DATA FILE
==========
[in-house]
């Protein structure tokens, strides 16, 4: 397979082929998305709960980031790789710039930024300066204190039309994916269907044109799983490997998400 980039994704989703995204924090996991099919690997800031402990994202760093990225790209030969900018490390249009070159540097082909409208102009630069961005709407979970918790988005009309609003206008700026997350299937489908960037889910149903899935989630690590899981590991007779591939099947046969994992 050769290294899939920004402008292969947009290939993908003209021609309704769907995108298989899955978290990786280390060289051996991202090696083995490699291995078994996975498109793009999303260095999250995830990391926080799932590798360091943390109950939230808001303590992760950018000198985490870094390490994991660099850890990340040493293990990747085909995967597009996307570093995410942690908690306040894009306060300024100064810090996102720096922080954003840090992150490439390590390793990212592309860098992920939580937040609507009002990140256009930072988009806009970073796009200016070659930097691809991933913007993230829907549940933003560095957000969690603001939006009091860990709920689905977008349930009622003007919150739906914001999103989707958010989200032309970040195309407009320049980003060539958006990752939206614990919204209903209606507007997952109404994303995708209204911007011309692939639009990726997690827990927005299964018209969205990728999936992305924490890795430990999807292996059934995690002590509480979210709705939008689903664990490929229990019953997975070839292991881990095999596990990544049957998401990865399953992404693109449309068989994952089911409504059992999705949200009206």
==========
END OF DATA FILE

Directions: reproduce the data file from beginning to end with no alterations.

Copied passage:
[in-house]
């Protein structure tokens, strides 16, 4: 397979082929998305709960980031790789710039930024300066204190039309994916269907044109799983490997998400 980039994704989703995204924090996991099919690997800031402990994202760093990225790209030969900018490390249009070159540097082909409208102009630069961005709407979970918790988005009309609003206008700026997350299937489908960037889910149903899935989630690590899981590991007779591939099947046969994992 050769290294899939920004402008292969947009290939993908003209021609309704769907995108298989899955978290990786280390060289051996991202090696083995490699291995078994996975498109793009999303260095999250995830990391926080799932590798360091943390109950939230808001303590992760950018000198985490870094390490994991660099850890990340040493293990990747085909995967597009996307570093995410942690908690306040894009306060300024100064810090996102720096922080954003840090992150490439390590390793990212592309860098992920939580937040609507009002990140256009930072988009806009970073796009200016070659930097691809991933913007993230829907549940933003560095957000969690603001939006009091860990709920689905977008349930009622003007919150739906914001999103989707958010989200032309970040195309407009320049980003060539958006990752939206614990919204209903209606507007997952109404994303995708209204911007011309692939639009990726997690827990927005299964018209969205990728999936992305924490890795430990999807292996059934995690002590509480979210709705939008689903664990490929229990019953997975070839292991881990095999596990990544049957998401990865399953992404693109449309068989994952089911409504059992999705949200009206």